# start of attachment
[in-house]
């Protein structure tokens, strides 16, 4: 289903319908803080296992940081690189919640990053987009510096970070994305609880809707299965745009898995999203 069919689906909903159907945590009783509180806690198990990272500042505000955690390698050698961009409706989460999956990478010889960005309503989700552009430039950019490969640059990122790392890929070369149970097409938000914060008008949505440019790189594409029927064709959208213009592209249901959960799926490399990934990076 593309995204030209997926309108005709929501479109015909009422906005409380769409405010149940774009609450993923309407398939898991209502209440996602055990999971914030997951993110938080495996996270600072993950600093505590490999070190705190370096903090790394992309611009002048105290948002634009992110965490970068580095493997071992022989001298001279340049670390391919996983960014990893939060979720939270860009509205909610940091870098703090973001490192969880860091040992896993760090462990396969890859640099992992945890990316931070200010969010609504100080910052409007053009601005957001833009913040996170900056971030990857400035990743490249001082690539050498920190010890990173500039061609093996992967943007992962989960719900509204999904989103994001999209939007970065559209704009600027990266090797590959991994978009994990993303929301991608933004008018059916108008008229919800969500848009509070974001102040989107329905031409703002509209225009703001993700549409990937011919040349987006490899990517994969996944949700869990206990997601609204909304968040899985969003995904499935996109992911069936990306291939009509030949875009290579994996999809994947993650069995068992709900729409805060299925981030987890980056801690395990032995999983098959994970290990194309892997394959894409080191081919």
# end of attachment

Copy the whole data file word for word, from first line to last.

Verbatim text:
[in-house]
């Protein structure tokens, strides 16, 4: 289903319908803080296992940081690189919640990053987009510096970070994305609880809707299965745009898995999203 069919689906909903159907945590009783509180806690198990990272500042505000955690390698050698961009409706989460999956990478010889960005309503989700552009430039950019490969640059990122790392890929070369149970097409938000914060008008949505440019790189594409029927064709959208213009592209249901959960799926490399990934990076 593309995204030209997926309108005709929501479109015909009422906005409380769409405010149940774009609450993923309407398939898991209502209440996602055990999971914030997951993110938080495996996270600072993950600093505590490999070190705190370096903090790394992309611009002048105290948002634009992110965490970068580095493997071992022989001298001279340049670390391919996983960014990893939060979720939270860009509205909610940091870098703090973001490192969880860091040992896993760090462990396969890859640099992992945890990316931070200010969010609504100080910052409007053009601005957001833009913040996170900056971030990857400035990743490249001082690539050498920190010890990173500039061609093996992967943007992962989960719900509204999904989103994001999209939007970065559209704009600027990266090797590959991994978009994990993303929301991608933004008018059916108008008229919800969500848009509070974001102040989107329905031409703002509209225009703001993700549409990937011919040349987006490899990517994969996944949700869990206990997601609204909304968040899985969003995904499935996109992911069936990306291939009509030949875009290579994996999809994947993650069995068992709900729409805060299925981030987890980056801690395990032995999983098959994970290990194309892997394959894409080191081919």